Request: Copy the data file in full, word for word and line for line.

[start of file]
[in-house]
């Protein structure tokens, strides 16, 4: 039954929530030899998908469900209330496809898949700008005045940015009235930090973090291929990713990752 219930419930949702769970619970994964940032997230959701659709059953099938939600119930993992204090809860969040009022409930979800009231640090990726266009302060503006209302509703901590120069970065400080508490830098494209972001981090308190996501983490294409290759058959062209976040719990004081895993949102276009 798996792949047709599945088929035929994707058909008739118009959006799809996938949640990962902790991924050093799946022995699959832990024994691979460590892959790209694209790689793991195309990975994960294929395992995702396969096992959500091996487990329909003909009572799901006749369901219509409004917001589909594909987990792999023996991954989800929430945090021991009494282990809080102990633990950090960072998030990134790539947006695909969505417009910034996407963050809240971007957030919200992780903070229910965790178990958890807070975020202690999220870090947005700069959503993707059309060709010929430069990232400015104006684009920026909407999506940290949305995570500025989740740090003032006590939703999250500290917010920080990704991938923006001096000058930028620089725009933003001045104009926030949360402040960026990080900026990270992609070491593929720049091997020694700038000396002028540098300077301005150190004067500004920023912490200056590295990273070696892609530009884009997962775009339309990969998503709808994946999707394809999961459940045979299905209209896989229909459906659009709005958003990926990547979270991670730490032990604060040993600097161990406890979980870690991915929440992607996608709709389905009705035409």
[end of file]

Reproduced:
[in-house]
């Protein structure tokens, strides 16, 4: 039954929530030899998908469900209330496809898949700008005045940015009235930090973090291929990713990752 219930419930949702769970619970994964940032997230959701659709059953099938939600119930993992204090809860969040009022409930979800009231640090990726266009302060503006209302509703901590120069970065400080508490830098494209972001981090308190996501983490294409290759058959062209976040719990004081895993949102276009 798996792949047709599945088929035929994707058909008739118009959006799809996938949640990962902790991924050093799946022995699959832990024994691979460590892959790209694209790689793991195309990975994960294929395992995702396969096992959500091996487990329909003909009572799901006749369901219509409004917001589909594909987990792999023996991954989800929430945090021991009494282990809080102990633990950090960072998030990134790539947006695909969505417009910034996407963050809240971007957030919200992780903070229910965790178990958890807070975020202690999220870090947005700069959503993707059309060709010929430069990232400015104006684009920026909407999506940290949305995570500025989740740090003032006590939703999250500290917010920080990704991938923006001096000058930028620089725009933003001045104009926030949360402040960026990080900026990270992609070491593929720049091997020694700038000396002028540098300077301005150190004067500004920023912490200056590295990273070696892609530009884009997962775009339309990969998503709808994946999707394809999961459940045979299905209209896989229909459906659009709005958003990926990547979270991670730490032990604060040993600097161990406890979980870690991915929440992607996608709709389905009705035409």